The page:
W3C home > Mailing lists > Public > ietf-http-wg-old@w3.org > September to December 1995

Re: rethinking caching

From: Koen Holtman <koen@win.tue.nl>
Date: Sun, 17 Dec 1995 12:07:59 +0100 (MET)
Message-Id: <199512171107.LAA23081@wswiop05.win.tue.nl>
To: Benjamin Franz <snowhare@netimages.com>
Cc: http-wg%cuckoo.hpl.hp.com@hplb.hpl.hp.com
Benjamin Franz:
>
>On Sat, 16 Dec 1995, Koen Holtman wrote:
>> 
>>   Clients (including caching proxies) should disregard Location
>>   headers in 2xx responses if they do not point to the same server
>>   that generated the response.
>> 
>> This restriction still leaves you with a negotiation mechanism
>> powerful enough to handle the French/English example.
>> 
>> Note that the above solution assumes that either the content providers
>> on the same server either trust each other not to spoof, or that the
>> server has some Location response header filtering mechanism that
>> excludes spoofing.
>
>This is not a safe assumption. Numerous providers sell space to many 
>independent people on single servers. For example: www.xmission.com 
>serves on the order of 1000 independent entities, including many 
>businesses and people, and allows CGI to be owned by the individuals. 

The part `or that the server has some Location response header
filtering mechanism that excludes spoofing' above is supposed to cover
this situation.

Not that I expect many providers to implement such a filtering
mechanism, most would treat web spoofing like they treat news spamming
and mail forging now: forbid it in the terms of service agreement and
deal appropriately with any found violations.

Anyway, here is how a Location spoofing filter is supposed to work.
The HTTP server does some post-processing on all CGI output (except
for nph- scripts, I'll cover them later).  Part of this
post-processing includes calculating the Content-Length for the CGI
response.  In the same post-processing stage, the server could check
whether any Location headers generated by a CGI owned by Joe indeed
point to locations on the server controlled by Joe.  Depending on the
layout of the web space maintained by the server, this test could be
as easy as path prefix matching: i.e. the CGI under
http://www.xmission.com/joe/bin/blah is allowed to produce Location
headers to http://www.xmission.com/joe/doc.fr.html, but not to
http://www.xmission.com/john/info.html .  Another possibility, for
unix-based servers, is to compare the used-id's on the CGI executable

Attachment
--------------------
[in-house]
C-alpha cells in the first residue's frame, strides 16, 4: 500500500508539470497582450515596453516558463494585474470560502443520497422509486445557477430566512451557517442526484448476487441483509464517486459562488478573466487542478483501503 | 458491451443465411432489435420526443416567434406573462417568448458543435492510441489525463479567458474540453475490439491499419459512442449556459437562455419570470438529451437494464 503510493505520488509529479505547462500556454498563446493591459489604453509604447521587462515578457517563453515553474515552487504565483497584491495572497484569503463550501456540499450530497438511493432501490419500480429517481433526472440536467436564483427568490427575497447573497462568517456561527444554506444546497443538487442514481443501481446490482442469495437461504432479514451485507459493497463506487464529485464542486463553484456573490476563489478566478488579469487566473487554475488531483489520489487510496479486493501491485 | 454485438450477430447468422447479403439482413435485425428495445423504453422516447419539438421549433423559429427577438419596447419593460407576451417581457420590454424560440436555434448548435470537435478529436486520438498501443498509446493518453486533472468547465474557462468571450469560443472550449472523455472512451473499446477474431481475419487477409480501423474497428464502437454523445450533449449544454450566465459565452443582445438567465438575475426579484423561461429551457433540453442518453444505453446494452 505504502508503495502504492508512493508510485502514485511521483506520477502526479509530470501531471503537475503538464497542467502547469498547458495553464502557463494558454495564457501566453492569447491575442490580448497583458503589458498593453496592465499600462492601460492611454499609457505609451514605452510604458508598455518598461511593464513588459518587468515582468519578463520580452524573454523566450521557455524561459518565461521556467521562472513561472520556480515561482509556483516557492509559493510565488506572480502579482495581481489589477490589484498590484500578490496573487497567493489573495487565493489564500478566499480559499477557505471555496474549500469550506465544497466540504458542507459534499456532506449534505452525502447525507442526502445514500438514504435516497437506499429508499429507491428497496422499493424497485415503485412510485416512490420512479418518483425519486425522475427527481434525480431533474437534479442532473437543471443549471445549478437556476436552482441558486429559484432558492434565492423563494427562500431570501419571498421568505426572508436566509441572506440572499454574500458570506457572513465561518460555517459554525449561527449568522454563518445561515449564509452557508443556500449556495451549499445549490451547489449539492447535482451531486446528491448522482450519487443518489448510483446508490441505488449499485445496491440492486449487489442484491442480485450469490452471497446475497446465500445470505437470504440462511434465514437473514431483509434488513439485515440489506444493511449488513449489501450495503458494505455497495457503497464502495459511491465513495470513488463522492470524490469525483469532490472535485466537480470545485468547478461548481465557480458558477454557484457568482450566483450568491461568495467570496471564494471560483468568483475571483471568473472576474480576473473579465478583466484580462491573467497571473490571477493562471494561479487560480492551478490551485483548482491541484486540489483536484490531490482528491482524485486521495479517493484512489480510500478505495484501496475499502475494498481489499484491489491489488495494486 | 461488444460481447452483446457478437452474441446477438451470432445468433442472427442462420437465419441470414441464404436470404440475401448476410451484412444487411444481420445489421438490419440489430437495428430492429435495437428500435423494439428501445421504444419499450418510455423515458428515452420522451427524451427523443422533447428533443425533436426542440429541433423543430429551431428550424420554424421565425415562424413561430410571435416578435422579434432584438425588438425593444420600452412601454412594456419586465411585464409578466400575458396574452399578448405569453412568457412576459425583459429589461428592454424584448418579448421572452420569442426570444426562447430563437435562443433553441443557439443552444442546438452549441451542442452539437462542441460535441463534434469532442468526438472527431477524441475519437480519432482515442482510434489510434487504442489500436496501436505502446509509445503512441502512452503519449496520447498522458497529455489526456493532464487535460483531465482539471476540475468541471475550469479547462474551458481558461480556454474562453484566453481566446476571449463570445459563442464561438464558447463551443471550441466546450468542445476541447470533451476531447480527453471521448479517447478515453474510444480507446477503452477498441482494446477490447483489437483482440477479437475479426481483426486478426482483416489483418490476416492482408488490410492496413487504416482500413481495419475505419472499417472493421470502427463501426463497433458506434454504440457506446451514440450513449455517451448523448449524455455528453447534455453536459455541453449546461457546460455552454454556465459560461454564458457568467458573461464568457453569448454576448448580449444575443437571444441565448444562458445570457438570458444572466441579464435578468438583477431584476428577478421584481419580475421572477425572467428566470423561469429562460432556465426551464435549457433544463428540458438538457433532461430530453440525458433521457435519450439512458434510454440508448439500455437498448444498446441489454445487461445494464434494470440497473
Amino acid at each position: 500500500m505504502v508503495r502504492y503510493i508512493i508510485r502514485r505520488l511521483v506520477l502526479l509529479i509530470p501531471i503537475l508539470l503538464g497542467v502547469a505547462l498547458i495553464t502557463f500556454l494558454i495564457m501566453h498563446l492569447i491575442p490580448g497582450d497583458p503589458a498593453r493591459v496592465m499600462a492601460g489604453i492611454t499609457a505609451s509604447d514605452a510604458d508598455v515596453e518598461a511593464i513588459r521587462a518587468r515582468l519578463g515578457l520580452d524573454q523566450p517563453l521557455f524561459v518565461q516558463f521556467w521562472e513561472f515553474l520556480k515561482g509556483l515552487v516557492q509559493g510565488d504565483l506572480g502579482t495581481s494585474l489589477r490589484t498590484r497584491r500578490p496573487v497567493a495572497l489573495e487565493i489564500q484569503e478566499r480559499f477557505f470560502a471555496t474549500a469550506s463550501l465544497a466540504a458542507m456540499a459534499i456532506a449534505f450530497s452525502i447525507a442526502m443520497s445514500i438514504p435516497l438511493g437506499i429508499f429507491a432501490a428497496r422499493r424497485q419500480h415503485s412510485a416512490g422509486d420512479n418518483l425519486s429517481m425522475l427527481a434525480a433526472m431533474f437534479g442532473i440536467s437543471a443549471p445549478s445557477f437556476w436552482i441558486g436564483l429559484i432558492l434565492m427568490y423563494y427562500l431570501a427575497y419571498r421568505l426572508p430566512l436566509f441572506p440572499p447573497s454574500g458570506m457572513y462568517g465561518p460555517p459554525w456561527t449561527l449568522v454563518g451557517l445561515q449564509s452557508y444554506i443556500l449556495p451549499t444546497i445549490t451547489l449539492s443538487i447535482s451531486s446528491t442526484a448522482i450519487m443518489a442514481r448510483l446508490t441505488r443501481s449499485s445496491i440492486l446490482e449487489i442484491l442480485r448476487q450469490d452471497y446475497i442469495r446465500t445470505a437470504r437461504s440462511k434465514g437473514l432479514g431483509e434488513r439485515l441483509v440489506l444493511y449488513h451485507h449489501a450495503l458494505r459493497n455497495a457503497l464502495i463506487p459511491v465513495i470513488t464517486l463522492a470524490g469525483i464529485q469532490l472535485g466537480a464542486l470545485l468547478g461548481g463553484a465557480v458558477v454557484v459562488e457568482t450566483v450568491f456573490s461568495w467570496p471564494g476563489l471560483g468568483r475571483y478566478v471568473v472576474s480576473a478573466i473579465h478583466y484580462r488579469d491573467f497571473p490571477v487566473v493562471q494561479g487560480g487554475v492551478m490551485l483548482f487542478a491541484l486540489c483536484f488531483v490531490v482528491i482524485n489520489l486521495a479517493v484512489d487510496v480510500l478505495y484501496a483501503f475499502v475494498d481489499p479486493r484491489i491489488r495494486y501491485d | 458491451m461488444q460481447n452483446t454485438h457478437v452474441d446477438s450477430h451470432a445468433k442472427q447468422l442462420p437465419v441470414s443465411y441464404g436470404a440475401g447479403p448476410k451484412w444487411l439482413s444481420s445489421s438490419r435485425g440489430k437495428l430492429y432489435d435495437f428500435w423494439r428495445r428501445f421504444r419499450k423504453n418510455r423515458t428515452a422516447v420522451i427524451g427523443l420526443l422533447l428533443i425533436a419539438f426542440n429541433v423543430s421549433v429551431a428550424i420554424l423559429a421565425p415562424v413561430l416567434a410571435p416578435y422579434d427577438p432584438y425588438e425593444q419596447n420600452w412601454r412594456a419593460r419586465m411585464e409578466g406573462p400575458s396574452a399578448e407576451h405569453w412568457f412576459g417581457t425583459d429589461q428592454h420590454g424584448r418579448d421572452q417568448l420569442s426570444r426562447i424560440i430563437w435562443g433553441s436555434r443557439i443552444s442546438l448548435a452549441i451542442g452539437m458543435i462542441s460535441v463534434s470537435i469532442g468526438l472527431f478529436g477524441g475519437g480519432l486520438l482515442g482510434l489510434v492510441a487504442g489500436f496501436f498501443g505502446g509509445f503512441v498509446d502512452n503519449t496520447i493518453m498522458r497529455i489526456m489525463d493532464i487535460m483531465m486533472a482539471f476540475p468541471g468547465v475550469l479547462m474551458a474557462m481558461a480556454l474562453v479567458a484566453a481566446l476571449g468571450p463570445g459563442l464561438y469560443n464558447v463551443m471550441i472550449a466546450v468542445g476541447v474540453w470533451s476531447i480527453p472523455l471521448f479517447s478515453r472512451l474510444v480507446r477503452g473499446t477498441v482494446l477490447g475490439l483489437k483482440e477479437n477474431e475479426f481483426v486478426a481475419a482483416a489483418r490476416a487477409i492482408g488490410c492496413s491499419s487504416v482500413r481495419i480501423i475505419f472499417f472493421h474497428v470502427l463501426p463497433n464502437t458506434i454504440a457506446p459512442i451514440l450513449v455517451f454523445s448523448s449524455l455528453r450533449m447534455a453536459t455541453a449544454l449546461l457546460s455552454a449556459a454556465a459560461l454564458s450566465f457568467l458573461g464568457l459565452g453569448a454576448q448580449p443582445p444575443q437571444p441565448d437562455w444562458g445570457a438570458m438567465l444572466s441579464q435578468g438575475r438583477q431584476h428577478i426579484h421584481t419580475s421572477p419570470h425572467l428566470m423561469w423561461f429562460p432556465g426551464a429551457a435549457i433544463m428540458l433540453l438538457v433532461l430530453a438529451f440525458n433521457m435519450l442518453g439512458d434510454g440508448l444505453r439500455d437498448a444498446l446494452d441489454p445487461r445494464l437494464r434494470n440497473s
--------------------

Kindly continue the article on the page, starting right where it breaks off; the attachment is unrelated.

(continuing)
and the file or script pointed to.

As for nph- scripts: a non-trusting server administrator interested in
security would either disable them, or only allow them after auditing.

Of course, Shel's idea of making the cache key of a negotiated variant
be the pair (request-URI, location-URI) eliminates all spoofing risks,
we could switch to such a scheme if the consensus is that Location
header filtering is unfeasible.  Shel's scheme is safe no matter how
much the server administrator does about security, but has the
disadvantage of allowing less cache hits: it would be much more
difficult to let preemptive and reactive content negotiation share
cache slots for the variants.  [Note: an explanation of this last
statement would require a level of detail only appropriate in the
content negotiation or caching subgroups.]

>Clearly there is the opportunity for someone to spoof there under the 
>rule. It is not significantly safer than unrestricted redirections when 
>many (most?) people share common servers.

Unrestricted 3xx redirections are another issue entirely: unrestricted
3xx redirection will not allow Joe to fool a proxy cache into storing
a response from his script under John's URI.

I see the security issues connected to unrestricted 3xx redirects as
equal to the security issues connected to unrestricted <a href=..>
tags.  They are there, but there is nothing much we can do about them
beyond making users aware that web link titles may not be telling the
truth.

>Benjamin Franz

Koen.
Received on Sunday, 17 December 1995 03:12:47 EST

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